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October 1976

Infective Endocarditis Following Human-to-Human Enterococcal Transmission: A Complication of Intravenous Narcotic Abuse

Author Affiliations

From the Department of Medicine, Division of Infectious Diseases, Harbor General Hospital, Torrance, Calif, Research and Medical Services, Wadsworth Hospital, Veterans Administration Center, Los Angeles (Drs Bayer, Pitchon, and Guze); and the Department of Medicine, UCLA School of Medicine, Los Angeles (Drs Hall, Bayer, Pitchon, Yoshikawa, and Guze).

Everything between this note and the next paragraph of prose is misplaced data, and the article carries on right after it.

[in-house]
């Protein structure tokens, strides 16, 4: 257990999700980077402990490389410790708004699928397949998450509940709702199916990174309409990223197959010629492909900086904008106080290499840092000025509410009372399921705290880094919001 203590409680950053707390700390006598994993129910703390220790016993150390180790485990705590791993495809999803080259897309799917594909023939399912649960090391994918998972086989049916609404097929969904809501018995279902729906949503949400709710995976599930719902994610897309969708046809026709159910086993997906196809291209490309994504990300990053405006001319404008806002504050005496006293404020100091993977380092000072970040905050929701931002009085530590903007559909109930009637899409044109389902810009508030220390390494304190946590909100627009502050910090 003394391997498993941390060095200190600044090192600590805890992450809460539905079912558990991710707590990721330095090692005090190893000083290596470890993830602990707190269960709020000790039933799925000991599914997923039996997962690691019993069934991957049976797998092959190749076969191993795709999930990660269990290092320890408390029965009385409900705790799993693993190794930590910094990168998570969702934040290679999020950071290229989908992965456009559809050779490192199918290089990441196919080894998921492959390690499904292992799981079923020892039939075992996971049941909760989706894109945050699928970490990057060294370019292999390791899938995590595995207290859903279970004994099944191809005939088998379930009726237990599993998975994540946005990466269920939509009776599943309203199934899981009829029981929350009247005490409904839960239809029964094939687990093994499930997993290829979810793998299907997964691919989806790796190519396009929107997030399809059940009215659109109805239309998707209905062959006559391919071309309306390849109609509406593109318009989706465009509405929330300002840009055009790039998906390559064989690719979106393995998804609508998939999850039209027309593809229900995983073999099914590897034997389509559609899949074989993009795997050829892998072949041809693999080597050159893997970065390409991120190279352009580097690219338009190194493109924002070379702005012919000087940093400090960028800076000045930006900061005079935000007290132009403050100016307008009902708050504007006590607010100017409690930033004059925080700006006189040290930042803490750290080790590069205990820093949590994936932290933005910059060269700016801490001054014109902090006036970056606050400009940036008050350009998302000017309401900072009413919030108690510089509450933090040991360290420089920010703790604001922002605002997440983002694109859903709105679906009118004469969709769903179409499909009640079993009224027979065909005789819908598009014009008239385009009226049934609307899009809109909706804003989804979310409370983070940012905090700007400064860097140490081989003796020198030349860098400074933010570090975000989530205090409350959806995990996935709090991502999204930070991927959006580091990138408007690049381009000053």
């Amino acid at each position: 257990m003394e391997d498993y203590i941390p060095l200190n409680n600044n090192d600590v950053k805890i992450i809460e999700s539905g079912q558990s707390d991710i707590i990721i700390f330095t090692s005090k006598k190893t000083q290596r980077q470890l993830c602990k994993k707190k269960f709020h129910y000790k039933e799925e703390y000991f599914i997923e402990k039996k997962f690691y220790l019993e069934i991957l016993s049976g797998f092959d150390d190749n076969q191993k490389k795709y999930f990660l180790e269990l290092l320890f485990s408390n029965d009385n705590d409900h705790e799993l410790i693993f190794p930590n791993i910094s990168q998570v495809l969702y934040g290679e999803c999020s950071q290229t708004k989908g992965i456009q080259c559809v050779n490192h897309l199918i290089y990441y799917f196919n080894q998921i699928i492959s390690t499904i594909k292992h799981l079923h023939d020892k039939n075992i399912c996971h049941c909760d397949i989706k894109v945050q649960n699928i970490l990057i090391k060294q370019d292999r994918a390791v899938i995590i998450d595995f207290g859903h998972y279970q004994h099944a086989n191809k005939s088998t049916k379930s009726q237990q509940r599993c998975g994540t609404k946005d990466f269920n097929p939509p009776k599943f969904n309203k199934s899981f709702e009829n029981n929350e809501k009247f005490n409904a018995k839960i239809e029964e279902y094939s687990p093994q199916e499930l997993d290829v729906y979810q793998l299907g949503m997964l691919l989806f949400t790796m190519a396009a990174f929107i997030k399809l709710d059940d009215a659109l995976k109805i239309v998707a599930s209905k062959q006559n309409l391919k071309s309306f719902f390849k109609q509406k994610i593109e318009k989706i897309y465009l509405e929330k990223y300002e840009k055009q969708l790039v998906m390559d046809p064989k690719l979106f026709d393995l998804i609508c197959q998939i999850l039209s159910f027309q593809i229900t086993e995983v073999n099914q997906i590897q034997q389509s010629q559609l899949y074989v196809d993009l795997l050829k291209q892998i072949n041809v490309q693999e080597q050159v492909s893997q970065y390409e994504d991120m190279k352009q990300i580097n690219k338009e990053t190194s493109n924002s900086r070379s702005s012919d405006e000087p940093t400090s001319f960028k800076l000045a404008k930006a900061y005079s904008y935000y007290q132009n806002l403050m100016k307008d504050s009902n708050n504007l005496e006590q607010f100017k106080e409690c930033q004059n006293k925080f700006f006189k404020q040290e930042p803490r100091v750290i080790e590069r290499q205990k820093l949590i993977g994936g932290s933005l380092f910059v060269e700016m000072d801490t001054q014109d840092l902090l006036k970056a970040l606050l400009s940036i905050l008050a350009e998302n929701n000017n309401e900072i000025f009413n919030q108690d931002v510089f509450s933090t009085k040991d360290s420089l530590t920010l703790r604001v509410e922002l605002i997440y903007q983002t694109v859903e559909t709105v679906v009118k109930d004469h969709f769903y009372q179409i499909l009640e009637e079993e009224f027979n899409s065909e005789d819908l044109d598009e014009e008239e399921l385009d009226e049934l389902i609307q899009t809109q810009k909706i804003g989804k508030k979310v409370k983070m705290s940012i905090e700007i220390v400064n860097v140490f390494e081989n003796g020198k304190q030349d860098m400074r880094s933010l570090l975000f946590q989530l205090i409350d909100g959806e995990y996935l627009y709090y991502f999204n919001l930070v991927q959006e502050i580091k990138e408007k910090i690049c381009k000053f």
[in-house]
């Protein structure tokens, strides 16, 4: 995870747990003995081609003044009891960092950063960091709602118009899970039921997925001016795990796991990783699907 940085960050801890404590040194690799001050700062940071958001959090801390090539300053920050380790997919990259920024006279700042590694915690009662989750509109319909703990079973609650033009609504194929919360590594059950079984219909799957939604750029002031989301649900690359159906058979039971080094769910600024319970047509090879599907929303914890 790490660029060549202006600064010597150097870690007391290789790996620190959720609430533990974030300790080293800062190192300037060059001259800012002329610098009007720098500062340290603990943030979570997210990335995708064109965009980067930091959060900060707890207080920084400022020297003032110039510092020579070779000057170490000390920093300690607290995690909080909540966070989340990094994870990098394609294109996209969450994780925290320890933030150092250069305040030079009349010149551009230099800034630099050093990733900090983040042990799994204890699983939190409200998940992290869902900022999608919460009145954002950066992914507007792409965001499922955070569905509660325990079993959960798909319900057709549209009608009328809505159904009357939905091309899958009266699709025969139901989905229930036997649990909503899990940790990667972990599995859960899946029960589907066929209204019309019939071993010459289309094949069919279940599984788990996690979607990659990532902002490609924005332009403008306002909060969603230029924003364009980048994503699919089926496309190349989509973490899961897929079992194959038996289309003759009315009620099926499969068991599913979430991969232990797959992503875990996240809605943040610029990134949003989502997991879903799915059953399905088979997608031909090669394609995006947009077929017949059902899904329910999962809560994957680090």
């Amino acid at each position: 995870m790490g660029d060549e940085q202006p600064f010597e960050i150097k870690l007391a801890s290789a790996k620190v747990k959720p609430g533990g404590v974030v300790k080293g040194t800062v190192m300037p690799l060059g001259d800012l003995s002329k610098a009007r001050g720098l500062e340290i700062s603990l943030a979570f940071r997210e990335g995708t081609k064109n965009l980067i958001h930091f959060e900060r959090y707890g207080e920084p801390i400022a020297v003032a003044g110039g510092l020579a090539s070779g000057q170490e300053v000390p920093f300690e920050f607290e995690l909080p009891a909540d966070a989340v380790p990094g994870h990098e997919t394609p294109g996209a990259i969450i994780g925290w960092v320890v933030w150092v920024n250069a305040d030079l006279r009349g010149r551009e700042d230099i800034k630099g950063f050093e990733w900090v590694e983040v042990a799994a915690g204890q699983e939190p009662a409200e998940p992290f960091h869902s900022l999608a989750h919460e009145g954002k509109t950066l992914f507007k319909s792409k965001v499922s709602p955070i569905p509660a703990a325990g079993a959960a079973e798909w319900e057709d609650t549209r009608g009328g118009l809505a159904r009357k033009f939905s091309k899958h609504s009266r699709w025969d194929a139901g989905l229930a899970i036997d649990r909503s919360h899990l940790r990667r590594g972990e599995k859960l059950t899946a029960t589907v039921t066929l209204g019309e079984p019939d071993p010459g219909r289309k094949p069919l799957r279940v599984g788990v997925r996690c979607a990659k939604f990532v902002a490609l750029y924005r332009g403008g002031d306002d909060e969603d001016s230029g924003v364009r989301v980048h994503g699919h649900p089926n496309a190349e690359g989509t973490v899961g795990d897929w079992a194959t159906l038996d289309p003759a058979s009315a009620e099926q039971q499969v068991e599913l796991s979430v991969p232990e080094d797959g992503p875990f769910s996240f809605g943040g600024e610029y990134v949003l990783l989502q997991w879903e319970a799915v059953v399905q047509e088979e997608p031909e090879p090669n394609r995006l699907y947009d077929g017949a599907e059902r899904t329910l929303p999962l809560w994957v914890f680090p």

Arch Intern Med. 1976;136(10):1173-1174. doi:10.1001/archinte.1976.03630100085022

Two heroin addicts, husband and wife, who shared injection paraphernalia extensively, developed enterococcal docarditis within six weeks of one another. The etiologic organisms were of the same subspecies and had identical antibiotic susceptibilities and biochemical profiles. The clinical, epidemiologic, and bacteriologic data strongly suggest human-to-human transmission of the pathogen.

(Arch Intern Med 136:1173-1174, 1976)

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